I grab the throwrope but no need, Topher poles up to assist with boat and gear retrieval. At least Tom had the presence of mind to let me hold his Camels before splashdown, so the smokes are still dry and the only consequence of the swim are a broken stern seat and Tomís reluctance to put on his dry clothes this early in the trip, as another swim would mean donning the loaner spares from my drybag; a choice of either the Salvation Army clown suit or the lime green bridesmaidís gown. Tom elects to stay wet for now.

Continuing downstream we paused for a leg stretcher in Boiling Springs, with a lovely town commons surrounding a large spring-fed basin reminiscent of some north Florida spring locales. Back afloat we passed a passel of trout fishermen in the next mile and then once again had the Breeches all to ourselves.

Somewhere in there I vaguely recall another dam, millrace or drop. Or maybe two. But only one is remembered with any clarity.

A riverwide dam face shallow enough to beach the boats atop and scout. The sluice is river left, but the concrete spillway features a ski-jump kick up at the end. Once again, Topher will run it. No place to portage, so Tom and I will line our boats through.

I line the canoe down and paddle across to river left for a photo op. Tom ropes up to the stern of his canoe and begins to line the boat down the sluice. I snap a quick photo and begin stuffing the Nikon back in the drybag.

A sudden burst of Topher laughter makes me look up and what to my wondering eyes should appear? Tomís canoe, careening towards me. Tom standing atop the dam, forlornly holding onto one end of a rope, the other end attached to nothing, bitter end flopping loosely in the sluice. Tom had tied what is commonly known as a not.

  • 3/8" kernmantle rope -$12.95
  • Idiots Guide to Knots and Hitches - $22.99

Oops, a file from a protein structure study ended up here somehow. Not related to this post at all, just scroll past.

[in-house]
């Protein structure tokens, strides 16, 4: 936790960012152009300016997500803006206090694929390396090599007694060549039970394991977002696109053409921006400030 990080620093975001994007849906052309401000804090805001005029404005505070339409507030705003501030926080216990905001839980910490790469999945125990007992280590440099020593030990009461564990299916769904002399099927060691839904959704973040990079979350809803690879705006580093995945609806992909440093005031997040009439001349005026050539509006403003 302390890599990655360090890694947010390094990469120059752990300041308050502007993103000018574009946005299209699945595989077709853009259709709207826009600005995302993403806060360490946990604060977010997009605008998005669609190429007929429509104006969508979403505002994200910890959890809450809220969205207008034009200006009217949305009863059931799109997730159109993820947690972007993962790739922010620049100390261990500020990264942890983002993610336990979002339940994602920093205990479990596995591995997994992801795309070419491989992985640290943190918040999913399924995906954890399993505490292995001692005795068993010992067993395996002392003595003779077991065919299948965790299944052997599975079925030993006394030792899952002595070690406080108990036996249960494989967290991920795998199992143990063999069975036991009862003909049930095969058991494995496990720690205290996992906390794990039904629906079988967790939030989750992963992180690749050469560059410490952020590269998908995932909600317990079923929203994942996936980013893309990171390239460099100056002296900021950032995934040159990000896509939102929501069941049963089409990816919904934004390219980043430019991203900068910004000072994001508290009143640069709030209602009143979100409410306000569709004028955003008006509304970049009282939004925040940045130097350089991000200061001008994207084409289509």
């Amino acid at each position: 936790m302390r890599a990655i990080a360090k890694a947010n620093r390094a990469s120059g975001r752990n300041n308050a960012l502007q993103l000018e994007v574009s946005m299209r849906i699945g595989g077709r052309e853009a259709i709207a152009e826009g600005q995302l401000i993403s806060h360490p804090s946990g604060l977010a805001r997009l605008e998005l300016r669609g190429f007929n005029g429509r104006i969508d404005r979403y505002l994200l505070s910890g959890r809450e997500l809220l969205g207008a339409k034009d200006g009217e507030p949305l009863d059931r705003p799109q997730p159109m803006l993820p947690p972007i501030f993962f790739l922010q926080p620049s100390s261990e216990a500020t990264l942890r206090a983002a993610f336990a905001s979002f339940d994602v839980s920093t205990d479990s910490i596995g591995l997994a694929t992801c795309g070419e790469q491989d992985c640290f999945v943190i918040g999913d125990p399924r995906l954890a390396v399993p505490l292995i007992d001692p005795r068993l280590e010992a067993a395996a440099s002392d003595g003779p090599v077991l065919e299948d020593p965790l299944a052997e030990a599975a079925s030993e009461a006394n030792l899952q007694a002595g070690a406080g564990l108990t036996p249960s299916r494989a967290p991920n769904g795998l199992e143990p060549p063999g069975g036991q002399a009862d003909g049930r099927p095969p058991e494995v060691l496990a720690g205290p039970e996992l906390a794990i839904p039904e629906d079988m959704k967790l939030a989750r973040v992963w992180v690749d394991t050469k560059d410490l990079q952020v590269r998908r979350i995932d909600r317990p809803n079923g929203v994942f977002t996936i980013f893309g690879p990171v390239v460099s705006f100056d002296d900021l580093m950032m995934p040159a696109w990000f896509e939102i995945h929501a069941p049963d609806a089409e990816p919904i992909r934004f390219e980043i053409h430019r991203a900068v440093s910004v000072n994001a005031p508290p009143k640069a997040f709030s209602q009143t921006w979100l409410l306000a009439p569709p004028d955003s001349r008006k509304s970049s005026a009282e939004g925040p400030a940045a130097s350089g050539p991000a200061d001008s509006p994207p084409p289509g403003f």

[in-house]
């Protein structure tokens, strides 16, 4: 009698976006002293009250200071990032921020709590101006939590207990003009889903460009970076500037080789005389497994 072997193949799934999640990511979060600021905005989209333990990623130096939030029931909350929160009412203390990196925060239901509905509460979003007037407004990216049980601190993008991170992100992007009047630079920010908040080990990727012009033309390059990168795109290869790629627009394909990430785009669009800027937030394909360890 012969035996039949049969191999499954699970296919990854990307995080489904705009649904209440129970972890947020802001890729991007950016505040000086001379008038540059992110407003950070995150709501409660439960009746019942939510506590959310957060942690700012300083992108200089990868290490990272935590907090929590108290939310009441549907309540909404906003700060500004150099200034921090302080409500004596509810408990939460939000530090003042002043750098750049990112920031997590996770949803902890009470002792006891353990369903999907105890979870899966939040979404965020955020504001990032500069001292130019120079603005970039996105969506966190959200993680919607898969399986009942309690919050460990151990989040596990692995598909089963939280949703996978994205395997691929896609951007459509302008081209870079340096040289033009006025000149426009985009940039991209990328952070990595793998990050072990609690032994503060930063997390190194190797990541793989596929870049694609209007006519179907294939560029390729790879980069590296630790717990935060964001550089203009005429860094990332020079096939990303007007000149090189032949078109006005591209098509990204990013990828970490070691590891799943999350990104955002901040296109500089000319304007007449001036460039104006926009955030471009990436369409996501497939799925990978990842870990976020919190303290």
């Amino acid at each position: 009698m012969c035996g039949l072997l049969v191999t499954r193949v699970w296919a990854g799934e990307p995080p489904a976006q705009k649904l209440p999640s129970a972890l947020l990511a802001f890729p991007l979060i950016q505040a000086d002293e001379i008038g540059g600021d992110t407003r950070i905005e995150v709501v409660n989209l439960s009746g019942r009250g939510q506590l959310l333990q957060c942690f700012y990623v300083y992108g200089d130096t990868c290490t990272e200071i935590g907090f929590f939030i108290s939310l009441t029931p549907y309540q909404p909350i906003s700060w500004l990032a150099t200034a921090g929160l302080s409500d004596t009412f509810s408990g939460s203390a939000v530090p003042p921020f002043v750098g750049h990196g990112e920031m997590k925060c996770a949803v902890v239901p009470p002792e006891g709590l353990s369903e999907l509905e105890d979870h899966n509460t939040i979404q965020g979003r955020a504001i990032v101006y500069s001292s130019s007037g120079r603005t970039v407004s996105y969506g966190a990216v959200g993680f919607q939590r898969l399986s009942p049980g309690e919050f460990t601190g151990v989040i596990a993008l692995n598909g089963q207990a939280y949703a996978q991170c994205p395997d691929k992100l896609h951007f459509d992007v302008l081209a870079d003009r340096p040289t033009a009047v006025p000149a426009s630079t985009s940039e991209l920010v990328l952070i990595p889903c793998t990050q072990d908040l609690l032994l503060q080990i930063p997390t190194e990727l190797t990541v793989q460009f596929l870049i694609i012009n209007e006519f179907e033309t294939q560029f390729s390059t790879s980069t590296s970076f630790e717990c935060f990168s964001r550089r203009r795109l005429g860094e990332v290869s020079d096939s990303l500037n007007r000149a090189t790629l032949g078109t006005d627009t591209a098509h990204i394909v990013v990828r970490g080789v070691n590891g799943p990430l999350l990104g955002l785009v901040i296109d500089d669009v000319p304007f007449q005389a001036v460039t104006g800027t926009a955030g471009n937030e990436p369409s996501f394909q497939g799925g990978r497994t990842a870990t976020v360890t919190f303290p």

• The look on Tom's face when the lining rope de-knotted from his canoe and the boat floated off without him - Priceless.
I bulldoze Tomís freefloating canoe over to river right, mentally remarking on what clean and upright lines the Uberboat is capable of running without Tomís interfering assistance. Tom tosses me his throwbag, I fish a Ďbiner out of my PFD pocket, clip around the bow loop and Tom retrieves his runaway.

A bit more creek, a bankside stretch and smoke and we arrive at the take out conveniently located beside a roadhouse with Yuengling on tap. A round of beers, some bad jokes with the locals and weíre off to fetch the upstream vehicle before enjoying a delicious dinner at Pakhais Thai House in Dillsburg (hint: BYOB and let Topher order for everyone).

Tom drove and bought me breakfast. Topher drove and bought us dinner. There were various treats along the river including the first Duckhead swim of the year and lessons in not tying. To quote Spongebob ďIt was the best day ever!Ē

Thanks Tom. Thanks Topher. Letís do it again soon. Taylors Island Passages. My treat.


Township Park in Whitesprings put in with rest rooms and lots of parking.




Since you'll want a copy of Gertler's Pennsylvania paddling guide "Keystone Canoeing" if only for the river map denoting the location of the dams and their runnability you can just follow his directions to various put ins and take outs.


Keystone Canoeing by Edward Gertler